^ a b Ospreys lock James Fender is on a season-long loan for the 2022-23 season.  ^ a b Saracens prop Harvey Beaton is on a season-long loan for the 2022-23 season.  ^ a b c d e f g h Seven Exeter Chiefs players are dual-registered for the 2022-23 season.  Notable former players Notes ^ Note that Pirates are missing 3 home attendances out of 13 due to poor media coverage during the 2000–01 season. ^ Note that Pirates are missing 1 home attendance out of 13 during the 2001–02 season. ^ Note that Pirates are missing 6 home attendances out of 13 due to extremely poor media coverage during the 2002–03 season.
In 2009–10 the Pirates won the inaugural British and Irish Cup, beating Munster A 23–14 in the final at the Recreation Ground, Camborne. Pirates remain a solid RFU Championship side, their lowest finish since being 9th in 2015–16, with highs of 3rd in 2010–11 and 2011–12. These 3rd-place finishes resulted in Pirates qualifying for the promotion play-offs. In 2010-11 Pirates beat London Welsh in the semi-final 18–10 at the Mennaye Field before succumbing to Worcester Warriors in the final over two legs, 12–21 at home and 25–20 away, 46–32 on aggregate, resulting in Worcester's promotion back to the Aviva Premiership. The following season the Pirates again won their semi-final, beating Bristol over two legs, 45–24 at home and losing 29–18 away, resulting in a 63–53 win on aggregate.
^ Pirates finished 3rd in the first stage, then 2nd in their promotion group (second stage) to qualify for the playoffs. ^ Figure is taken from first stage of the 2011–12 RFU Championship. ^ The competition format for the 2012–13 RFU Championship changed to a main league stage, with the top 4 sides contesting the playoffs. ^ The competition format for the 2017–18 RFU Championship and onward was changed to a standard league, with the playoffs discontinued. ^ The season was postponed and ultimately cancelled due to the COVID-19 pandemic in the United Kingdom with Pirates sitting in 3rd, having played 15 games and gained 52 points.
Because of this, there have been many plans over the years for the Pirates to move into a new, larger stadium which meets these requirements to allow the Pirates to achieve their goal of promotion to the Premiership. The most concrete of these plans is the proposed Stadium for Cornwall, which would be home for both the Pirates and Truro City Football Club.  The Stadium For Cornwall has received funding from Cornwall Council, and is now only awaiting £3m of funding from the UK government before construction can begin, which is expected to be provided in Spring 2019.  The first stage is planned to have a capacity of 6, 000, which can be expanded to 10, 000 in phase two in the event of the Pirates being promoted. Supporters A number of promotions at the beginning of the 21st century saw the Pirates rise from south-west regional rugby all of the way up to the second division. The re-brand from Penzance & Newlyn to the Cornish Pirates for the 2005–06 season, along with relocating from Penzance to Truro, meant that the club was not only the highest ranked in the county but also the best supported, having doubled its supporter base in just over 5 seasons.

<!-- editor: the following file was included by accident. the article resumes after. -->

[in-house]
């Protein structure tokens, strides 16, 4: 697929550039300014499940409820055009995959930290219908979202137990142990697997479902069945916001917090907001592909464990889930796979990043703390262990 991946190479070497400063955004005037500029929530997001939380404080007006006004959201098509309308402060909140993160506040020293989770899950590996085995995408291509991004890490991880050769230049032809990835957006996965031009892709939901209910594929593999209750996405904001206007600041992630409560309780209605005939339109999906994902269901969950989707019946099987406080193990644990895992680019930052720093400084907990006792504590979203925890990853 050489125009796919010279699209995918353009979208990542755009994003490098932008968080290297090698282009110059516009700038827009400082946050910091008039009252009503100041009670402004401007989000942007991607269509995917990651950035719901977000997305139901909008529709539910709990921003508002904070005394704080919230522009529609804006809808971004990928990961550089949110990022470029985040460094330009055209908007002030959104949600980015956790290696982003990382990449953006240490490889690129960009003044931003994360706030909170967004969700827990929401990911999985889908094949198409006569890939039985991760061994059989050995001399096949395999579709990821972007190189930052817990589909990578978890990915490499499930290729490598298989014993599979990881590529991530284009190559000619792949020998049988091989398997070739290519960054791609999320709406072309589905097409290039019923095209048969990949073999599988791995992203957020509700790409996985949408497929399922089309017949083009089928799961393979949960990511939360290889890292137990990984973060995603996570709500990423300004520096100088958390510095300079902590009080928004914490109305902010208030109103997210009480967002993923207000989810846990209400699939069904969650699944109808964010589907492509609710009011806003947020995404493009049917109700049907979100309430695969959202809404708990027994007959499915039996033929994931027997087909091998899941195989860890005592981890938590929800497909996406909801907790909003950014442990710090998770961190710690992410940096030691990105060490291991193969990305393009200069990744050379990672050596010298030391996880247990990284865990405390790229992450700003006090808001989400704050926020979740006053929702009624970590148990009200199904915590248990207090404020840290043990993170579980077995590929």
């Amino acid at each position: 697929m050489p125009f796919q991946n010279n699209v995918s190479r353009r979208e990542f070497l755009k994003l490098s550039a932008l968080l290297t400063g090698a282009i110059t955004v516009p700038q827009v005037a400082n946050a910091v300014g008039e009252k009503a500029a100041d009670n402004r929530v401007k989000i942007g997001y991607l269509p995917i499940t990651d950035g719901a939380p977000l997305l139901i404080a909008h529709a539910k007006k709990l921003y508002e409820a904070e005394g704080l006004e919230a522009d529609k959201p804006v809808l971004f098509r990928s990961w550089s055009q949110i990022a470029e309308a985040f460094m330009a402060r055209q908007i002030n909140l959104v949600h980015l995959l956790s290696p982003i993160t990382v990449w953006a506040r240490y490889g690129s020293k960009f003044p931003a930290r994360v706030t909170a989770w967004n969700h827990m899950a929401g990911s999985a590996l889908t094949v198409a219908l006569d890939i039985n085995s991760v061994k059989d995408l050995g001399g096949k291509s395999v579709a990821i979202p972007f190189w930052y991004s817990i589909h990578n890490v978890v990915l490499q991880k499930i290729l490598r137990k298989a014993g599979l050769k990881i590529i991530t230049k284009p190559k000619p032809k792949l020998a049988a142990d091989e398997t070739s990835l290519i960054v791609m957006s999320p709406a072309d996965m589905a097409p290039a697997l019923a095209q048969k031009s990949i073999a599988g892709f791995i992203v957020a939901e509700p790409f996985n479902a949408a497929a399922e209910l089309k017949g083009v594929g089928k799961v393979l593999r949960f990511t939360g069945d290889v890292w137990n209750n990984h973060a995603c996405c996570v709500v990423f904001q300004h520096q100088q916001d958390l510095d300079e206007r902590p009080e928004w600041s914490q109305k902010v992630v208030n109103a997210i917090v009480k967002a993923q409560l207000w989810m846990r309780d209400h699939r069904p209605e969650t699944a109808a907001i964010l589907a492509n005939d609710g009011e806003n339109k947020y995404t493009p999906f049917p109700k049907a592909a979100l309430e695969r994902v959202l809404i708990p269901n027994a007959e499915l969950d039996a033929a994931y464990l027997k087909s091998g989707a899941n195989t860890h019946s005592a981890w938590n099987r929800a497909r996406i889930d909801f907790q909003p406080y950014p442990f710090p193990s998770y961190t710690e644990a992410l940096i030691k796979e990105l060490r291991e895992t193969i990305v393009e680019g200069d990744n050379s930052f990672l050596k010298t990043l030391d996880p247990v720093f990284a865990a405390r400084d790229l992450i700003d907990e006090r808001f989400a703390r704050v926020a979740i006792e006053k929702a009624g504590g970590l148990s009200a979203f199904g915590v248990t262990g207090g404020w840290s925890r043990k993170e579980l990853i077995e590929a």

In examining the options it had been viewed as imperative to increase the support base which led to a difficult decision for Dicky Evans and the supporters of the Pirates, as to whether the team should relocate to another site to play their home matches or not. The questions, concerns and sentiments arising from the proposals were thoroughly debated in the clubhouse and elsewhere.
A further move to Camborne the next season saw attendances continued to flourish, rising to a peak of 3, 011 per game during the 2009–10 season. A move back to Penzance during the 2010–11 season heralded a steady decline in attendances, although as the county's only professional team the club still was easily the best supported. Despite their higher status, the Pirates continued to enjoy good relations with neighbouring clubs such as Redruth and Camborne, often playing home matches on Sunday so that supporters of those clubs can also attend games at the Mennaye Field.
England Rugby. Current squad The Cornish Pirates squad for the 2022–23 season. [a][b][c][d] Note: Flags indicate national union as has been defined under WR eligibility rules. Players may hold more than one non-WR nationality. Player Union Will Crane Hooker England Morgan Nelson Wales Max Norey [d] Olly Adkins [a] Prop Jack Andrew Harvey Beaton [c] Matt Johnson [d] Hayden King Marlen Walker New Zealand Steele Barker Lock Will Britton James Fender [b] Lewis Pearson [d] Cory Teague [d] Josh Williams Joe Elderkin Back row Alex Everett Will Gibson Jarrad Hayler Seb Nagle-Taylor John Stevens Rusi Tuima [d] Olly White Bear Williams Ruaridh Dawson Scrum-half Scotland Tom Kessell Alex Schwarz Harry Bazelgette Fly-half Arwel Robson Rory Parata Centre Ireland Garyn Smith Shae Tucker Tommy Wyatt [d] AJ Cant Wing Arthur Relton [d] Callum Sirker Robin Wedlake Carwyn Penny Fullback Will Trewin ^ a b Gloucester prop Olly Adkins is on a season-long loan for the 2022-23 season.
As this was the highest level the Pirates had reached, 2003–04 was the first season the club would experience bonus points. ^ First season that the club would be known as the Cornish Pirates. Prior to this they were Penzance-Newlyn. ^ As part of the extensive league restructuring by the RFU for the 2009–10 season, National 1 was renamed as the RFU Championship. ^ League position is taken from 1st stage only.
Pirates again however lost in the final, this time to London Welsh, losing 21–37 at the Mennaye and 29–20 away from home, 66–41 on aggregate. Following these highs, Pirates did not finish in the play-off places again, finishing between 6th and 9th in the subsequent seasons. They returned to the top four in the 2017–18 season, finishing 4th, however a restructure to the league for that season had seen the play-offs abolished, with 1st place being promoted to the Premiership automatically. To be promoted to the Premiership a team must meet certain stadium requirements, and the capacity of the Mennaye Field is too small to meet these.